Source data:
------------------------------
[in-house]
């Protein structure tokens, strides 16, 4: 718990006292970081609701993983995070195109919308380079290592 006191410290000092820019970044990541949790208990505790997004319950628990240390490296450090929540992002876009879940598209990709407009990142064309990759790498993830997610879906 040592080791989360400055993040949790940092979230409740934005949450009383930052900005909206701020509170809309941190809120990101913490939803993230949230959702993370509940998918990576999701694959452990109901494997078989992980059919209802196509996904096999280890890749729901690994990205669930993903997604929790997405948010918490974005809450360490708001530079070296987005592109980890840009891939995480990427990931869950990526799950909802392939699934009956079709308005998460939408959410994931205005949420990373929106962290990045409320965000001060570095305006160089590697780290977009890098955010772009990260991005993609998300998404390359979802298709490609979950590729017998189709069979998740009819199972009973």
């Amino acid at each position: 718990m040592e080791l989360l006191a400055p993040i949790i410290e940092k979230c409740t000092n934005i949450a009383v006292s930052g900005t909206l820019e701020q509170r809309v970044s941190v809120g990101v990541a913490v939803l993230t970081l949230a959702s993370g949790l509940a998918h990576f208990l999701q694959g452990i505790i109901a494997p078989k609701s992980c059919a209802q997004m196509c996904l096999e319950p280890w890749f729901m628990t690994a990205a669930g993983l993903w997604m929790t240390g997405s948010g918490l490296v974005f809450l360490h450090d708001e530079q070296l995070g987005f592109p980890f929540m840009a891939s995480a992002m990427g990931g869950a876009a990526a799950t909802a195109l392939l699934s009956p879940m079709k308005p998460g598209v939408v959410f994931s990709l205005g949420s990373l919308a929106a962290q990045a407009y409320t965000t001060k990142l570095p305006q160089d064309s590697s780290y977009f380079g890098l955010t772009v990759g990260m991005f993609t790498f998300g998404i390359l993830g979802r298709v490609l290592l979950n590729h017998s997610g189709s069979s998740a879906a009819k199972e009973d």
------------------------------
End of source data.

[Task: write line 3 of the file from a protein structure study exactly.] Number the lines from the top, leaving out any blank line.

């Amino acid at each position: 718990m040592e080791l989360l006191a400055p993040i949790i410290e940092k979230c409740t000092n934005i949450a009383v006292s930052g900005t909206l820019e701020q509170r809309v970044s941190v809120g990101v990541a913490v939803l993230t970081l949230a959702s993370g949790l509940a998918h990576f208990l999701q694959g452990i505790i109901a494997p078989k609701s992980c059919a209802q997004m196509c996904l096999e319950p280890w890749f729901m628990t690994a990205a669930g993983l993903w997604m929790t240390g997405s948010g918490l490296v974005f809450l360490h450090d708001e530079q070296l995070g987005f592109p980890f929540m840009a891939s995480a992002m990427g990931g869950a876009a990526a799950t909802a195109l392939l699934s009956p879940m079709k308005p998460g598209v939408v959410f994931s990709l205005g949420s990373l919308a929106a962290q990045a407009y409320t965000t001060k990142l570095p305006q160089d064309s590697s780290y977009f380079g890098l955010t772009v990759g990260m991005f993609t790498f998300g998404i390359l993830g979802r298709v490609l290592l979950n590729h017998s997610g189709s069979s998740a879906a009819k199972e009973d």